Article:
Vacationing to foreign countries is exciting, but traveling to another country aboard your own boat is an adventure and accomplishment beyond compare. Fortunately for boaters in the U.S. and Canada, the Bahamas gives us a beautiful island country we can easily visit with a little careful planning.
The Bahamas is one of the largest island states in the world, an archipelago consisting of more than 700 islands, cays and islets, and covering 180,000 square miles of ocean. Spread over its 700 islands, the Bahamas has enough diversity to appeal to every type of boater. You can find the excitement of nightlife, shopping and casinos, the adventure of world-class sport fishing and diving or the peaceful relaxation of being anchored in quiet coves of turquoise blue water and white-sand beaches.
The Bahamas is divided into a collection of island groups known as districts, each with their own character and personality. Depending on time, type of boat, budget and sense of adventure, you can enjoy a weekend fishing trip to Bimini or the adventure of an Out-Island getaway to the Jumentos Cays and Ragged Island Chain. The Bahamas holds something for every boater’s interest. See below for more information about cruising the Bahamas.
Bimini is frequently the first island boaters visit in the Bahamas. Located just 43 nautical miles east of Miami, Bimini is an easy one-day run, even in the slowest trawler or sailboat. Many choose to approach Bimini from farther south in the Keys, using the Gulf Stream along the way.
Bimini consists of two main islands — North Bimini and South Bimini, along with numerous smaller cays. Its unique location coupled with a roguish history makes Bimini a favorite destination for fishing and scuba diving. Beyond the prized fishing, Bimini also offers the quiet escape of empty beaches and peaceful protected waters for kayaking and snorkeling.
Where to Dock
- Spring Bling Bimini (March)
- NCAA Women’s Junkanoo Jam (November)
The Abacos are a group of islands and cays that form a 120-mile–long chain stretch- ing over 650 square miles. The coastlines are scalloped with bays, coves and protected harbors with full-service marinas and resorts. Great Abaco Island and Little Abaco serve as the “mainland.” Marsh Harbour has a lively downtown area with all city amenities. Treasure Cay boasts miles of pristine beaches, including one of the top 10 beaches in the world. Elbow Cay, with its quaint village of Hope Town, and Green Turtle Cay are old English loyalist settlements, where you’ll find beautifully preserved colonial architecture with a touch of Bahamian pastels. Great Guana Cay is famous for Sunday barbecues atop the island’s tall sand dune, which overlooks a magnificent seven-mile–long beach.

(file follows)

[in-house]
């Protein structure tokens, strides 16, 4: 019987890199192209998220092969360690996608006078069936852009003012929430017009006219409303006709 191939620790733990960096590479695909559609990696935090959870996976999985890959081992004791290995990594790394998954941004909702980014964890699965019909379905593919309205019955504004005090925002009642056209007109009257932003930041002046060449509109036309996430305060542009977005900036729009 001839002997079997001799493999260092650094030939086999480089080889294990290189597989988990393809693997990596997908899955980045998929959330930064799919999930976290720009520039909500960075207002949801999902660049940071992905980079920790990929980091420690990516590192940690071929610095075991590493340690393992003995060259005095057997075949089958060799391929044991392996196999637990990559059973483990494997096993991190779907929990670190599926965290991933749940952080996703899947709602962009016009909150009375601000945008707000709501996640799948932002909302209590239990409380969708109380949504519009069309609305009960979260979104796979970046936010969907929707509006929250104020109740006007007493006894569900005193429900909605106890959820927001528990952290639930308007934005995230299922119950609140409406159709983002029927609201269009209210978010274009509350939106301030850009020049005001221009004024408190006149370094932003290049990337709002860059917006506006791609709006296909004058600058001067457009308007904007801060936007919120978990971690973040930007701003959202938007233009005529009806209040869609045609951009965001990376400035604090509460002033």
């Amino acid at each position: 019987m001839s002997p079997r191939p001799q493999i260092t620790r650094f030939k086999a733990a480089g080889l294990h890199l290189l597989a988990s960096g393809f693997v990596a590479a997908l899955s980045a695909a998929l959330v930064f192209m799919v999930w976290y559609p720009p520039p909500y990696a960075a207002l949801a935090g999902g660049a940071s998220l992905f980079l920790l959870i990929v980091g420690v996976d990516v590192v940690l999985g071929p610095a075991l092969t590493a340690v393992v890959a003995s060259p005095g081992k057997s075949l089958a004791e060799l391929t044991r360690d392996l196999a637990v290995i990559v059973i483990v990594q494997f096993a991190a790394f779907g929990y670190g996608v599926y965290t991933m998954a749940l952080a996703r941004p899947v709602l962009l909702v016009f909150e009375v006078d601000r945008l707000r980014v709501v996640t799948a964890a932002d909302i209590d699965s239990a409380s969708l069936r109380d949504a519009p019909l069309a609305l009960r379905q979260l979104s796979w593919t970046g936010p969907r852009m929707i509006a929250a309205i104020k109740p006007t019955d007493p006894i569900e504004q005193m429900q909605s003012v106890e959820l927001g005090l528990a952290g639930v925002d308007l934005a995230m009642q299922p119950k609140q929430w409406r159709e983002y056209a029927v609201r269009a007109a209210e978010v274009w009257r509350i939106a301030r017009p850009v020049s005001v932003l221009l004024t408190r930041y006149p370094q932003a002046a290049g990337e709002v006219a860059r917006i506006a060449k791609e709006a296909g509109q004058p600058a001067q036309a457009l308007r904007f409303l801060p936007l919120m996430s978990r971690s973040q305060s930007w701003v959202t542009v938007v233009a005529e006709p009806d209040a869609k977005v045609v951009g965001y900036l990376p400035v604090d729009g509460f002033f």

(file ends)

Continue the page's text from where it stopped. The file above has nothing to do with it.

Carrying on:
Where to Dock
- Hope Town Arts and Craft Festival (November)
- Marsh Harbour St. Patrick’s Day Parade (March)
- Bahamas Great Abaco Golf Classic (January)
Miles of remote beaches, exhilarating dive sites, along with world-class sport fishing are just a few of the things that make the Berry Islands a unique destination. Comprising a cluster of 30 Cays, a majority of the Berry Islands are uninhabited. It is not difficult to find completely deserted beaches in secluded private coves.
Great Harbour Cay is the largest of the Berry Islands. It is eight miles long and one-and-a-half miles wide. The largest port of the Berry’s is on Great Harbour Cay. Chub Cay is the second-largest island in the chain and is known as the billfish capital of the Bahamas. Little Stirrup Cay is leased by Royal Caribbean International, which calls it Coco Cay. The cruise line uses it as a private island for its fleet of cruise ships.